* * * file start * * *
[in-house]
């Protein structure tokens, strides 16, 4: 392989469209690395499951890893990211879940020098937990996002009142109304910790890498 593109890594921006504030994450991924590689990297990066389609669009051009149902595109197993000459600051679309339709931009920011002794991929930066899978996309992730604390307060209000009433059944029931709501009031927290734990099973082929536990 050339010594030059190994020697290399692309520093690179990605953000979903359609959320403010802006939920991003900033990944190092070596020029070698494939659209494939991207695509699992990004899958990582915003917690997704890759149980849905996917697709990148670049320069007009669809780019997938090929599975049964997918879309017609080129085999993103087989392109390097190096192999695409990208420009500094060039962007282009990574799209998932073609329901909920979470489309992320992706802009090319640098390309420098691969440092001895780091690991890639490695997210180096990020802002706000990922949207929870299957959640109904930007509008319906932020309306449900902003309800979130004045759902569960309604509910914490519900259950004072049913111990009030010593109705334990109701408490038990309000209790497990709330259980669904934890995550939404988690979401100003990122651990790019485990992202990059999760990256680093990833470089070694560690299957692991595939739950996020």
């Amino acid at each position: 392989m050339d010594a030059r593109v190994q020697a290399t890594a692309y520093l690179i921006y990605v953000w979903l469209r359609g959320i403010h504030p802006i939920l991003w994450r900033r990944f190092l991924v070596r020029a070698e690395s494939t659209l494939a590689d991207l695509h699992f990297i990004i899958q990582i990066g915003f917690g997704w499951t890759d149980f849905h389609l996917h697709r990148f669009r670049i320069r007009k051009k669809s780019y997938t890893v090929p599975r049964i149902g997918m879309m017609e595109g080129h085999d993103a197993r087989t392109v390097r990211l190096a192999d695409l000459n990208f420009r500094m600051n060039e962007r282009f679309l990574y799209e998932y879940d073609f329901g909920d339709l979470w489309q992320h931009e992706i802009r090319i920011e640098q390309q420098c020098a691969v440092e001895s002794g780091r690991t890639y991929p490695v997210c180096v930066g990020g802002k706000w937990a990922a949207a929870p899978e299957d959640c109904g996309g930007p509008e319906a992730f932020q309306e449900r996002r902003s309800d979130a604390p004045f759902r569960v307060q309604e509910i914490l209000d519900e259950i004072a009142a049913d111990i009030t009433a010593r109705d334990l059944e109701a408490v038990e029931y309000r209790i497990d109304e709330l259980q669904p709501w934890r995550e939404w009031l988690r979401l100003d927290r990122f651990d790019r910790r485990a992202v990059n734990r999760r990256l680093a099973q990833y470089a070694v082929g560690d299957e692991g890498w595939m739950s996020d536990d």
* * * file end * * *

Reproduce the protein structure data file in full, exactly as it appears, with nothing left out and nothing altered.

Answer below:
[in-house]
């Protein structure tokens, strides 16, 4: 392989469209690395499951890893990211879940020098937990996002009142109304910790890498 593109890594921006504030994450991924590689990297990066389609669009051009149902595109197993000459600051679309339709931009920011002794991929930066899978996309992730604390307060209000009433059944029931709501009031927290734990099973082929536990 050339010594030059190994020697290399692309520093690179990605953000979903359609959320403010802006939920991003900033990944190092070596020029070698494939659209494939991207695509699992990004899958990582915003917690997704890759149980849905996917697709990148670049320069007009669809780019997938090929599975049964997918879309017609080129085999993103087989392109390097190096192999695409990208420009500094060039962007282009990574799209998932073609329901909920979470489309992320992706802009090319640098390309420098691969440092001895780091690991890639490695997210180096990020802002706000990922949207929870299957959640109904930007509008319906932020309306449900902003309800979130004045759902569960309604509910914490519900259950004072049913111990009030010593109705334990109701408490038990309000209790497990709330259980669904934890995550939404988690979401100003990122651990790019485990992202990059999760990256680093990833470089070694560690299957692991595939739950996020």
């Amino acid at each position: 392989m050339d010594a030059r593109v190994q020697a290399t890594a692309y520093l690179i921006y990605v953000w979903l469209r359609g959320i403010h504030p802006i939920l991003w994450r900033r990944f190092l991924v070596r020029a070698e690395s494939t659209l494939a590689d991207l695509h699992f990297i990004i899958q990582i990066g915003f917690g997704w499951t890759d149980f849905h389609l996917h697709r990148f669009r670049i320069r007009k051009k669809s780019y997938t890893v090929p599975r049964i149902g997918m879309m017609e595109g080129h085999d993103a197993r087989t392109v390097r990211l190096a192999d695409l000459n990208f420009r500094m600051n060039e962007r282009f679309l990574y799209e998932y879940d073609f329901g909920d339709l979470w489309q992320h931009e992706i802009r090319i920011e640098q390309q420098c020098a691969v440092e001895s002794g780091r690991t890639y991929p490695v997210c180096v930066g990020g802002k706000w937990a990922a949207a929870p899978e299957d959640c109904g996309g930007p509008e319906a992730f932020q309306e449900r996002r902003s309800d979130a604390p004045f759902r569960v307060q309604e509910i914490l209000d519900e259950i004072a009142a049913d111990i009030t009433a010593r109705d334990l059944e109701a408490v038990e029931y309000r209790i497990d109304e709330l259980q669904p709501w934890r995550e939404w009031l988690r979401l100003d927290r990122f651990d790019r910790r485990a992202v990059n734990r999760r990256l680093a099973q990833y470089a070694v082929g560690d299957e692991g890498w595939m739950s996020d536990d």